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BNPL Was ‘Highly Needed’ Across MENA, Where Banks Now Play Catch-Up With FinTechs



It’s been a little over a year since buy now, pay later (BNPL) firm Tamara launched in Saudi Arabia, and looking back at the last 12 months, Abdulmajeed Alsukhan, the firm’s co-founder and CEO, says one thing has been clear — the BNPL service serves a huge need in Middle East and North Africa (MENA) region.

In an interview with PYMNTS, Alsukhan said people were not well served by financial services providers and credit card penetration was at an all-time low although people are well banked, both of which contributed to the rapid adoption of BNPL when it launched in the region.

There was also an inflection point in eCommerce adoption that happened in the last 12 months in the region, where eCommerce penetration was previously lower than other parts of the world but is now slated to become one of the most penetrated regions globally.

Another key insight Alsukhan said he’s learned while operating in the BNPL space since Tamara’s launch in September 2020 is the shift in the mindset of global investors towards the region. He said they are more and more open to investing in the region today than they’ve ever been, which has led to a spike in global investor interest, from venture capital (VC) to private equity (PE) firms to investment banks.

Read more: Tabby Remains Independent Amid Increasing Consolidation in MENA BNPL Space

And recent consolidation moves attest to Alsukhan claims. In the BNPL segment alone, which is dominated by four main firms — tabby, Spotii, Postpay and Tamara — all but tabby have partnered or secured investments from major global players so far this year, including from Australian BNPL giants Zip and Afterpay.

Related: Saudi BNPL Firm Tamara Raises $110 Million Led By Checkout.com

In April of this year, the Saudi Fintech startup also raised $110 million from U.K.-based FinTech unicorn Checkout.com, in what was considered the largest Series A round in the MENA region. This came only four months after it closed a $6 million seed round investment led by U.S.-based VC firm Impact46.

The firm is currently Saudi Arabia’s fastest-growing BNPL provider, recording a 180% month-on-month (MoM) increase in its user base in the six-month period from November 2020 and April 2021. The firm offers two main products: ‘Pay in 30 days’ and ‘Pay in 3’, available both online and in-store through Tamara’s mobile app.

The firm earmarked the Checkout.com investment to boost its expansion across the wider Gulf Cooperation Council (GCC) region and is already operating in the United Arab Emirates (UAE) and Kuwait, with plans to launch in Oman, Bahrain and Qatar before the end of this year.

Today, Alsukhan said the young company is more global than ever, spread across four cities worldwide — Riyadh, Dubai, Berlin and Ho Chi Minh City in Vietnam. It also boasts a global workforce representing more than 22 nationalities: “When we speak, we speak the same language, which is technology,” he said.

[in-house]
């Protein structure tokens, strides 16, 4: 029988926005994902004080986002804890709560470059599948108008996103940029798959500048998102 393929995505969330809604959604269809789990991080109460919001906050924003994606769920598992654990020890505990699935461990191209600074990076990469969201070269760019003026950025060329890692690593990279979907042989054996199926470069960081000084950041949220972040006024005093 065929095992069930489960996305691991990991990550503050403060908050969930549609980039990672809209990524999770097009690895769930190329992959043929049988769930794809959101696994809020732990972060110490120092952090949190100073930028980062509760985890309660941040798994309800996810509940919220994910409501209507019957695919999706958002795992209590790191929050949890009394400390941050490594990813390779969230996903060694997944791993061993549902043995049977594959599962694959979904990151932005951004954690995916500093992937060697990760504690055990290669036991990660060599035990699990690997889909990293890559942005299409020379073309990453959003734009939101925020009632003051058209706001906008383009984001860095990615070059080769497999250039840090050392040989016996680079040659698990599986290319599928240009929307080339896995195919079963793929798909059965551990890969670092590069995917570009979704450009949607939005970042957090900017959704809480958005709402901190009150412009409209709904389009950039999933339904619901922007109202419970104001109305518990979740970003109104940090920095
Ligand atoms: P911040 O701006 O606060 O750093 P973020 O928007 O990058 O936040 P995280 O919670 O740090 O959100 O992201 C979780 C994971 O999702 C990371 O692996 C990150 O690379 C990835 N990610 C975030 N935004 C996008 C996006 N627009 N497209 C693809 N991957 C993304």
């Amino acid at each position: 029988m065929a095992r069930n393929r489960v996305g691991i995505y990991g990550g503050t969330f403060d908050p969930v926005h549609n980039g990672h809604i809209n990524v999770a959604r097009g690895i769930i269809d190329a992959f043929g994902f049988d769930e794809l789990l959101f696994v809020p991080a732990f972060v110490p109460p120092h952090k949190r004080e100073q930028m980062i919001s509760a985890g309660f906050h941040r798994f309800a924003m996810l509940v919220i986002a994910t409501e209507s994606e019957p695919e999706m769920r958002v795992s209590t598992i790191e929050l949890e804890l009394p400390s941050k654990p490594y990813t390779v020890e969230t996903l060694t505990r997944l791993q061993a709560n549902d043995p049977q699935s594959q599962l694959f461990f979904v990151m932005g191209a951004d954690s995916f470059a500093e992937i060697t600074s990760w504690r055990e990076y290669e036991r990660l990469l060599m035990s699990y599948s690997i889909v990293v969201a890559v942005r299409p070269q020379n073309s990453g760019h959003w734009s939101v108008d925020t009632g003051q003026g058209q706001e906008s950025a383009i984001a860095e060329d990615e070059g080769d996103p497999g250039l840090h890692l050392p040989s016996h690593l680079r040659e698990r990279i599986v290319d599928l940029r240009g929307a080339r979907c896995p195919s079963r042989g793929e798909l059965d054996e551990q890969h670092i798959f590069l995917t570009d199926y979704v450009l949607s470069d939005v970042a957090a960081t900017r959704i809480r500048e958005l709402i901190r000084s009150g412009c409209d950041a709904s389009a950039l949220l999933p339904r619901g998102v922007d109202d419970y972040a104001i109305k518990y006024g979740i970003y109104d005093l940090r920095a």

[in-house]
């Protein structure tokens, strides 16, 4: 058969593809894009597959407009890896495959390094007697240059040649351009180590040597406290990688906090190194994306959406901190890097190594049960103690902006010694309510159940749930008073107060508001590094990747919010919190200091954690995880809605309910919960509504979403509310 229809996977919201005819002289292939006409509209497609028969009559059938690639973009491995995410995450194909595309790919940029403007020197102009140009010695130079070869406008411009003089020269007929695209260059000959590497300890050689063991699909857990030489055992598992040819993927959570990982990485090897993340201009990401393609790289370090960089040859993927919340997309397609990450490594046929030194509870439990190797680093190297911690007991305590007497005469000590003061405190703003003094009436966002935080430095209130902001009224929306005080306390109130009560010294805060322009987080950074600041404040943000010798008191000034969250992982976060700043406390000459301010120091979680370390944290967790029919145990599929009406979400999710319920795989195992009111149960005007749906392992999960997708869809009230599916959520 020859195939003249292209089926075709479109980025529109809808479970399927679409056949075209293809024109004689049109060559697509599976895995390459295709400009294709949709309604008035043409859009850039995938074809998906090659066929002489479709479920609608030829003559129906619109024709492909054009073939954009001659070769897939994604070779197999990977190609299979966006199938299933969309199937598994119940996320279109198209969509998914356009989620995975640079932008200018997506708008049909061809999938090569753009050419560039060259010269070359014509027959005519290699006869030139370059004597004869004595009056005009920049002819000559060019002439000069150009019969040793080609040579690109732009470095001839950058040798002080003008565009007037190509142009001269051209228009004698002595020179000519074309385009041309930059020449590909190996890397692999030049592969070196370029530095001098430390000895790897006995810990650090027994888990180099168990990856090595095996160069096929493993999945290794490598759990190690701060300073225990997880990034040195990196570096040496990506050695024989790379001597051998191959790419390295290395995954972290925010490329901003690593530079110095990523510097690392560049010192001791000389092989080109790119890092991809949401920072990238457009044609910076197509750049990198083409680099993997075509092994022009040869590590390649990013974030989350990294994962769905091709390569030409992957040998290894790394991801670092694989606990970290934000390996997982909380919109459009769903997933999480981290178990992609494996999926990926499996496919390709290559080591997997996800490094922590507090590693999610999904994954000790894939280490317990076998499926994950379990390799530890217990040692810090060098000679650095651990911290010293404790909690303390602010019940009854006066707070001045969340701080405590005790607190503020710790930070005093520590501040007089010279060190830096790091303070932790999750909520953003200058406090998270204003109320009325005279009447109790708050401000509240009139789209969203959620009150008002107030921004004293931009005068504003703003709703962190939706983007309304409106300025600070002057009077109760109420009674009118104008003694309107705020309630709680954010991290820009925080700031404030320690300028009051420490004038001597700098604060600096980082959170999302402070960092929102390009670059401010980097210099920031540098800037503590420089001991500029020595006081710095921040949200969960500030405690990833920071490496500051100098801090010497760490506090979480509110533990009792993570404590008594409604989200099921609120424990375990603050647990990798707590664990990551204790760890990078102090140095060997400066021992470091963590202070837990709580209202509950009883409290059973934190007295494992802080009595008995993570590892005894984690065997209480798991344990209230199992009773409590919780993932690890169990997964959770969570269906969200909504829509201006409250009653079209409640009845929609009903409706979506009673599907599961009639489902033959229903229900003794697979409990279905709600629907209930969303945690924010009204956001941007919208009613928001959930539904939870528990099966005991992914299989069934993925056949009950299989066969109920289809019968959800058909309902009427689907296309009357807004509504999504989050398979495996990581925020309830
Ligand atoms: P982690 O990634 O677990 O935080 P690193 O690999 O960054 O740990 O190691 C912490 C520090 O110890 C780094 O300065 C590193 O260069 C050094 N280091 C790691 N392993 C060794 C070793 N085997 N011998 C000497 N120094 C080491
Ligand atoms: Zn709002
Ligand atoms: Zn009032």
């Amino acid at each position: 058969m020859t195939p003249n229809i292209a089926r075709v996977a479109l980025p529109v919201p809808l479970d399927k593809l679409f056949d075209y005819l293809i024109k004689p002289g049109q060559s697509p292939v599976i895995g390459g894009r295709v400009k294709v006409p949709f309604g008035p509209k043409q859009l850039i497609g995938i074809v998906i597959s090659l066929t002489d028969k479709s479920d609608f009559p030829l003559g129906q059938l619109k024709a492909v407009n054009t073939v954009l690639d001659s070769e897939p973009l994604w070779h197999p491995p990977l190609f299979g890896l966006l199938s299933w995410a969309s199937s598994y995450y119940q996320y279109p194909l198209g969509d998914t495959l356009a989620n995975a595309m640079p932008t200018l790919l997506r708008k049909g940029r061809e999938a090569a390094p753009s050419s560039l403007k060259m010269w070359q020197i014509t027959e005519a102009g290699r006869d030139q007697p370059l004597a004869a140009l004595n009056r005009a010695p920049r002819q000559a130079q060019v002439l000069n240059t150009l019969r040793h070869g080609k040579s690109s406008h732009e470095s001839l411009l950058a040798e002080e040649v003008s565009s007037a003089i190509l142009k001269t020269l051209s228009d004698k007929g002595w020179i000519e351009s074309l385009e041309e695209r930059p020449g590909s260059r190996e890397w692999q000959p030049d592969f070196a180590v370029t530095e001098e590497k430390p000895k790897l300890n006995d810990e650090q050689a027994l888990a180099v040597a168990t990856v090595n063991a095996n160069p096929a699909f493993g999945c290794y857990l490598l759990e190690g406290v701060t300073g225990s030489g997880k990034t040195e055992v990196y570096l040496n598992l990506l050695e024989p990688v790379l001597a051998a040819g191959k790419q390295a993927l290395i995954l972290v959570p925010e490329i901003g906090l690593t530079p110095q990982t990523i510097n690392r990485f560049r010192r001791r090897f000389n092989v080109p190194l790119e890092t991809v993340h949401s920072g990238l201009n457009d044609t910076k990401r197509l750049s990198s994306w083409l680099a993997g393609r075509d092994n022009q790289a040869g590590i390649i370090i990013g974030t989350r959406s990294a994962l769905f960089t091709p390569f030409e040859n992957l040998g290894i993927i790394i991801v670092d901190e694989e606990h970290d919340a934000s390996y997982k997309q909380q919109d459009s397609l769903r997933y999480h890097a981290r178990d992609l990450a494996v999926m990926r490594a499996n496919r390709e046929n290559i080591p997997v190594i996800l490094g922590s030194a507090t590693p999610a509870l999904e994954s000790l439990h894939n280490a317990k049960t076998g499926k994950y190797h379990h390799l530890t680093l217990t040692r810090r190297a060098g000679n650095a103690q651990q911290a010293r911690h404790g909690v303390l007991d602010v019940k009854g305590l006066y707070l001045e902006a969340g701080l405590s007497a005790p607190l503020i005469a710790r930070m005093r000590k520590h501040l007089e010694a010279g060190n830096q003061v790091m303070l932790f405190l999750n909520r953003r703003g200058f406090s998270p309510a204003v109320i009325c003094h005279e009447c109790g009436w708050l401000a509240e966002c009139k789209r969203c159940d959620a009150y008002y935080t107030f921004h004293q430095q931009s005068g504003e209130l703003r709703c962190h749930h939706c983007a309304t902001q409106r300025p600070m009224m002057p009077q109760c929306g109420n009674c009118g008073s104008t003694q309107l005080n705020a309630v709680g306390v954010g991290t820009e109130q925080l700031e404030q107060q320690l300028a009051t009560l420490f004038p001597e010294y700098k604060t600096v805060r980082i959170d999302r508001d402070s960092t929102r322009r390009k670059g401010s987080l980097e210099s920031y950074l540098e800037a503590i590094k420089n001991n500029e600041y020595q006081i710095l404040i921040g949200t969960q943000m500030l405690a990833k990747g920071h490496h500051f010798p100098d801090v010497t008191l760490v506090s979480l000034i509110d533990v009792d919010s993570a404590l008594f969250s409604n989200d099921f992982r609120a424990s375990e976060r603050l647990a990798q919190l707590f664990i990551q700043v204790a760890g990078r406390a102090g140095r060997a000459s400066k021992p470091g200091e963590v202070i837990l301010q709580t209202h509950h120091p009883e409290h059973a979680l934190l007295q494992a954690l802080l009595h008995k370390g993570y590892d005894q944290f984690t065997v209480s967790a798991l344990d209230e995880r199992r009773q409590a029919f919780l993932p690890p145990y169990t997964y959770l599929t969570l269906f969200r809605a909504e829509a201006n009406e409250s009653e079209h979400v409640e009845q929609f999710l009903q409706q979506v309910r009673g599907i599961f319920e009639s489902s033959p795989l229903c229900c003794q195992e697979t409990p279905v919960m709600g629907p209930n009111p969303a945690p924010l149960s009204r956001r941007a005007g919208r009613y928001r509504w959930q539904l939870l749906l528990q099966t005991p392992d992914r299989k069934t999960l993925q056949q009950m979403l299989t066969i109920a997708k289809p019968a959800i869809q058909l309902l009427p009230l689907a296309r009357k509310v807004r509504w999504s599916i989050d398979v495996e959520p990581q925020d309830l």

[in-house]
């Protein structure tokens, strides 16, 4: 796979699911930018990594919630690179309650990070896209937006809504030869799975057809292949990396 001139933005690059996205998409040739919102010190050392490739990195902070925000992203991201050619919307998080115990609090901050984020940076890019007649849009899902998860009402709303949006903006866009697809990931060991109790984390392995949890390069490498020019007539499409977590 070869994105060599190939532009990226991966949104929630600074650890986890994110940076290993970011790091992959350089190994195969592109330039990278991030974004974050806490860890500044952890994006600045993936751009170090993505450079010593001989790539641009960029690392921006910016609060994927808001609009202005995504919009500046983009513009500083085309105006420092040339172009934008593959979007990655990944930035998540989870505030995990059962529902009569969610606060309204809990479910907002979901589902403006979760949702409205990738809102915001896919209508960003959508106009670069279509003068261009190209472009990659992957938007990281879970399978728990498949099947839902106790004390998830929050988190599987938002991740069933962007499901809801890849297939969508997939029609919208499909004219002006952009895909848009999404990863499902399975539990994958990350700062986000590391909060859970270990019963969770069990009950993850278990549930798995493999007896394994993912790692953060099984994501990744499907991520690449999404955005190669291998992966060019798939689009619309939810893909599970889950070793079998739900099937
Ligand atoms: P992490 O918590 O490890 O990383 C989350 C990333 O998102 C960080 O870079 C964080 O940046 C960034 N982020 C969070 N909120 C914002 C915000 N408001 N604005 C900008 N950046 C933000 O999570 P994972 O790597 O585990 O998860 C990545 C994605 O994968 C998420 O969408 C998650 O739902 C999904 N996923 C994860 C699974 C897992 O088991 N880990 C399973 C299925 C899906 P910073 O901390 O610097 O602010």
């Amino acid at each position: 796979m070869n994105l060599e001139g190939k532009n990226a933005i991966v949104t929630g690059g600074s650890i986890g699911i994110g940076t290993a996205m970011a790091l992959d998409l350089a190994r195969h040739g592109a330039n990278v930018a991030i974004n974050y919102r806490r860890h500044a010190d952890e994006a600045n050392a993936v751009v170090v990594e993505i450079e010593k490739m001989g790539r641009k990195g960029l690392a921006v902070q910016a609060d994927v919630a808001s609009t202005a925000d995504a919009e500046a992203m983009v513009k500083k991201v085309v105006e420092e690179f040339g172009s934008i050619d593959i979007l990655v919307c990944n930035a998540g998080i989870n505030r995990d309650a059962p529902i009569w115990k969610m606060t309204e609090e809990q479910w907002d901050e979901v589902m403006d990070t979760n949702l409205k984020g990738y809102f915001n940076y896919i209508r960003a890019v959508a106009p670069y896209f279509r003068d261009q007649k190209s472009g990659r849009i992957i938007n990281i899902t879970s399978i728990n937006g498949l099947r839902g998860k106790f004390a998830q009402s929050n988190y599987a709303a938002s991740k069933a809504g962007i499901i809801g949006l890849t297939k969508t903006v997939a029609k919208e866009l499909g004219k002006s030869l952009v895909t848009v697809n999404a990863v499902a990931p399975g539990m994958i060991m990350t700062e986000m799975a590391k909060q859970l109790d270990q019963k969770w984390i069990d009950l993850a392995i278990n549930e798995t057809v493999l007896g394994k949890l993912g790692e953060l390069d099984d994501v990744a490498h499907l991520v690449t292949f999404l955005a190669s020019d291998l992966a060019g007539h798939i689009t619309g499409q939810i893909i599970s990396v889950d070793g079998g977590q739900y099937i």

MENA banks play catch-up

According to Alsukhan, most people in the MENA region have had very limited exposure to credit cards because banks have been consistently reluctant to offer credit cards to the masses, choosing instead to lend to corporates and high net worth individuals as an easy way to minimize their risk exposure “and make money without really serving customers,” he said.

The issue dates back several decades, he further explained, when central banks in the region were highly conservative and banks had monopoly power over the financial system. In a way they didn’t see the need to innovate or take on additional risks by producing products that benefitted the masses.

And due to religious reasons prohibiting earning money on interest, savings accounts were not popular in the predominantly Muslim region, which further limited the number of product offerings available to consumers.

As a result, banks had “cheap money” on their balance sheet, creating a culture where everyone paid using their debit cards.

But the tides are changing now, he said, and today central banks are playing catch-up to FinTech firms like Tamara that are coming onto the scene and plugging the credit card hole in the market, as people increasingly embrace BNPL as a better alternative to credit cards.

In a sign that the central bank is starting to open to FinTechs, the new “Buy Now, Pay Later” service was approved in the central bank’s (SAMA) Regulatory Sandbox in October 2020, as part of the bank’s efforts to support eCommerce and help the diversity of services offered within the financial sector.

With that approval, the Saudi firm was authorized to operate in the sandbox environment through which Tamara obtained a permit — “a lighter version of a license” — allowing the company to continue working and scaling under SAMA’s supervision until it acquires a full license.

And while waiting for that to happen, Alsukhan said they’ll be focused not only on their goal to reach every country in the GCC, but their wider ambition to reach every customer and merchant in the region.

“We need to build a brand that people want to be associated with, providing a service they love and that they trust,” he said.




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